The problem with the game was that players were given both balls at once and if they got the 1st ball in, the attendant (me) had to remove it before they threw the 2nd one. So I had to constantly be aware of removing one ball before the second throw. I had 7 baskets for 7 separate players to keep an eye on.

The prize? A six foot long stuffed snake. Big ticket item to some people. Walk around the park with a dayglo snake around your neck as a show of your virility.

Anyhow, enough setup. Here’s how I assaulted someone.

I’m in the weeds. There’s a mob of people around the ‘Peach Basket’ booth waiting to play. It’s shoulder to shoulder in the park that day and I can’t even see over the mass of humanity. Heady times for Wonderland. I’m dishing out balls, taking in money as fast I can, and releasing trophy snakes to new loving homes at a good clip (stupid worker mentality back then).

‘Ya! Gimme my doll!’

A guy playing my game has his arms raised in the air – We are the Champions, bitch, style. I look at the Peach Basket in front of him and there are two softballs in the basket. As I said earlier, the not-well-thoughtout rules state the first ball has to be removed before throwing the second, so I explain that to the guy. Big signs posted all around the game.

‘I’m sorry, but I have to remove that 1st ball before you throw the 2nd.’

Fuck, I hated explaining that all the time. I give him the second ball back and place it on the counter between us. Most customers would just shrug and throw again.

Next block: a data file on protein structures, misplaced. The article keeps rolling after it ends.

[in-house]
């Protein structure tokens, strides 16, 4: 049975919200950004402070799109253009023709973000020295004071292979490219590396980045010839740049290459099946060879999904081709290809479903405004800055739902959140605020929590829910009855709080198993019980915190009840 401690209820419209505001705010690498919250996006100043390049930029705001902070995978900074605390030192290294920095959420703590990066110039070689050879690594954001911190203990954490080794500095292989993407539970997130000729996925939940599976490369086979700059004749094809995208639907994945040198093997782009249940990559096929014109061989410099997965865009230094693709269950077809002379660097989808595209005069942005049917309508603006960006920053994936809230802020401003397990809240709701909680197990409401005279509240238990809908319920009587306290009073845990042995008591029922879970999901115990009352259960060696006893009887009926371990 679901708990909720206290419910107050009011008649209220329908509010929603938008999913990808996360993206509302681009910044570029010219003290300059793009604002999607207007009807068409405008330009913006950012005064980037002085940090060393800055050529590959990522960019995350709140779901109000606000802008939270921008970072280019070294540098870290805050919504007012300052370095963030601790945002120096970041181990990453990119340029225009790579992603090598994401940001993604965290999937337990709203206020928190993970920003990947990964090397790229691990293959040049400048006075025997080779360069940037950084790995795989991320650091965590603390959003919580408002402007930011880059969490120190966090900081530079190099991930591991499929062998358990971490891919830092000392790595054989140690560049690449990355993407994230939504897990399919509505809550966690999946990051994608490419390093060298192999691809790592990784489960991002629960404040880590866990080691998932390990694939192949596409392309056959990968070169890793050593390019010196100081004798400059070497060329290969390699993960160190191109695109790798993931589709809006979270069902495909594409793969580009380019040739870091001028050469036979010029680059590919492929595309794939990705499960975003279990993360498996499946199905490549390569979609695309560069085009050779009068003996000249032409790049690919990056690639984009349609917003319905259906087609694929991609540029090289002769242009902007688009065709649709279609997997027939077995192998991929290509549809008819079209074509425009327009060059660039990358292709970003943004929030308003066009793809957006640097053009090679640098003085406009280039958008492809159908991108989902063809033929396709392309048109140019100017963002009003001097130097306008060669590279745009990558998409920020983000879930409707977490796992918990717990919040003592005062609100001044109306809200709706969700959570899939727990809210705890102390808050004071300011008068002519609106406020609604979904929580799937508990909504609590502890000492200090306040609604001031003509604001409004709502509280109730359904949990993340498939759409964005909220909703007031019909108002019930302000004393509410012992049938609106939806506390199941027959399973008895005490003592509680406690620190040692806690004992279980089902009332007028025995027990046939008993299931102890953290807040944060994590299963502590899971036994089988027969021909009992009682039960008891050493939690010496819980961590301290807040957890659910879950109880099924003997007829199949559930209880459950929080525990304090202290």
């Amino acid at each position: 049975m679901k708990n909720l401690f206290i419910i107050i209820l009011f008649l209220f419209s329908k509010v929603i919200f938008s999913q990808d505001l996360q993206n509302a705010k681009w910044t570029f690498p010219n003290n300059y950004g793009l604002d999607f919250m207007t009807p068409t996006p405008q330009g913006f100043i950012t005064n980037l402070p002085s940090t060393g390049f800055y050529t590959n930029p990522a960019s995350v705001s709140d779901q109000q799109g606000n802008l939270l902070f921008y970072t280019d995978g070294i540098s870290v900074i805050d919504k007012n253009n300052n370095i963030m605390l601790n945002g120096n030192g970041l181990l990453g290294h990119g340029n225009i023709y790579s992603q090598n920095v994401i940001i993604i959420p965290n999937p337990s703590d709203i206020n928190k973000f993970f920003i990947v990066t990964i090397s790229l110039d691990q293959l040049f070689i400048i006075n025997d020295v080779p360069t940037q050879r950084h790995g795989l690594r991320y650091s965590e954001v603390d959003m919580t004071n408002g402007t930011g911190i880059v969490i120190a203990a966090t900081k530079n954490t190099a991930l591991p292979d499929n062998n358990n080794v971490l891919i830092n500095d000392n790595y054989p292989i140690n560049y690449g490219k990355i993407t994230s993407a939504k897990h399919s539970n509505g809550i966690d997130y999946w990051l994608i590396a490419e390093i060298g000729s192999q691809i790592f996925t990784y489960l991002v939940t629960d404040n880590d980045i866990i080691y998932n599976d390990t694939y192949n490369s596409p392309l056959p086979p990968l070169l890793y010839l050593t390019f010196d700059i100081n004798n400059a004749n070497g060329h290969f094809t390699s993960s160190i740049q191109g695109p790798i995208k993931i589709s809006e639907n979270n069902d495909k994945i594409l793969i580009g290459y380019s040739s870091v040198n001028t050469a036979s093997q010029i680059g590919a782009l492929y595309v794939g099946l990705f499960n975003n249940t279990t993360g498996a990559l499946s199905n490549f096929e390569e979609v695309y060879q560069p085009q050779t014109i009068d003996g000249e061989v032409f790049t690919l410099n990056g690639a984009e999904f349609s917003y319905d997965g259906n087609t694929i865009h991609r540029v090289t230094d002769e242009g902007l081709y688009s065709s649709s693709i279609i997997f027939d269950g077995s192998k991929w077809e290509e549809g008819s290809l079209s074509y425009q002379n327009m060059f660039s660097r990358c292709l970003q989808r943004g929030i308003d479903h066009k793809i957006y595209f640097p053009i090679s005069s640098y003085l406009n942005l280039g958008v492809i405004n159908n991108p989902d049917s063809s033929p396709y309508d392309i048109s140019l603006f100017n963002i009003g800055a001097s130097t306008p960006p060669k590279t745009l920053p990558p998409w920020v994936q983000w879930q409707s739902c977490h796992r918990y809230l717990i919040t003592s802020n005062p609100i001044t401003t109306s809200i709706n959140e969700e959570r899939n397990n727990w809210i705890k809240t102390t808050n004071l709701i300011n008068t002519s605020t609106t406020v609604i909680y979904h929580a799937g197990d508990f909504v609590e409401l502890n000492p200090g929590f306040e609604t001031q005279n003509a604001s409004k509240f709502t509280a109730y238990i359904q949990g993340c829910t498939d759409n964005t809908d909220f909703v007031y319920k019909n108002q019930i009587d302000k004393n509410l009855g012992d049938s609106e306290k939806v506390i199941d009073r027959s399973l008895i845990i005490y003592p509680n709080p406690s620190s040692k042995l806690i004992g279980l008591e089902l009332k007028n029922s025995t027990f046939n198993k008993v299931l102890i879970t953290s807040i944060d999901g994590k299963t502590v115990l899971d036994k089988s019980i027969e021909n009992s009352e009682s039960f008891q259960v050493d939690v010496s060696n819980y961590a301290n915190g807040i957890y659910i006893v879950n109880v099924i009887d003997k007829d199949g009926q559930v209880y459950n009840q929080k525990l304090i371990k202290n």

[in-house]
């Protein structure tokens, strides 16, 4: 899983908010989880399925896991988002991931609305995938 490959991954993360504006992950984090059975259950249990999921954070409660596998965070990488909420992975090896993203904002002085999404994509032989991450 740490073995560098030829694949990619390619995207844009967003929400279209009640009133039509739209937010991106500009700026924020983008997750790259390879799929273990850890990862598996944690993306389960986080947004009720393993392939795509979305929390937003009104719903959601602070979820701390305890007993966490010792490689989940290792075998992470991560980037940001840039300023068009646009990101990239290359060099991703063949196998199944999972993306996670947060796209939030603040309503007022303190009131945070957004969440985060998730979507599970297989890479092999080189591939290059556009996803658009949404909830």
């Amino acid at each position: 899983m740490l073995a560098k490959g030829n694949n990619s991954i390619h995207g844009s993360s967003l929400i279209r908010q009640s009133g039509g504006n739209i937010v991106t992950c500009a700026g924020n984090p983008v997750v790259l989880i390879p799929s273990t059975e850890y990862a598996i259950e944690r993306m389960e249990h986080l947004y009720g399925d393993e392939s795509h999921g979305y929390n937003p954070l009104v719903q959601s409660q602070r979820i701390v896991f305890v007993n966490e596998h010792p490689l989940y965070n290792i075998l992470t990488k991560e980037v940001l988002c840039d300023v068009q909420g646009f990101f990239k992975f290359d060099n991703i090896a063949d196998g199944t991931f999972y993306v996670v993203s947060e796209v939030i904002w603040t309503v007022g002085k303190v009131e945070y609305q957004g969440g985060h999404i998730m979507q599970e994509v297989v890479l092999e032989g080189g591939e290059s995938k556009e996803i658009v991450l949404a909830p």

‘That’s not my problem that you didn’t remove it in time. Gimme my doll.’

Apparently, the snake was now a ‘doll’.

‘I’m sorry sir, but that’s not the rules.’

‘I got two balls in and I want my fucking doll!’

He’s about six feet tall, with an entourage of a few other guys and a girl. And they’re all looking at me like they’re about to steal my lunch money. I’m supposed to be intimidated I guess but if I give this guy a snake, I’m dealing with a crowd of people who think they can get one ball in and win.

Oh, and also, that summer I started to find my footing as being a bit of a stubborn dick.

‘If you just throw that ball and get it in, you win your doll.’

He whips the ball past me and it bounces off the display of snakes art-directed along the walls to entice people to come play the venerable, life-affirming game of ‘Peach Basket’.

‘If you don’t give my fuckin doll, I’m gonna come in there and grab that one myself.’

I’m hot, tired, and working minimum wage on the last weekend of the summer. I should be at the beach.

And that’s where I do it. I don’t give a shit about the 30 cent snake on the wall. This is about more than that. This is about standing up for yourself when the world is trying to beat down your own personal code. Do you give in? Do you just give him a snake and let it go and go on with your life? Maybe. But I guess that’s just not me.

I fold my arms and look him square in the eyes.

‘I’d like to see you try it.’

He quickly jumps onto the counter of the game and starts to leap in. I put my arms up to hold him back and pretty much catch him as he jumps onto me and into the game. He’s on top of me, I’m in a bad headlock and manage to get my arms around his neck from below as we’re now bouncing around the peach baskets and stupid styrofoam-filled snakes.

Bang against one wall. Bang against the other. I’m pushing him and being pushed just trying to get in a few blows before I know this guy will overpower me. We’re in a stupid, awkward dance and the crowd starts roaring.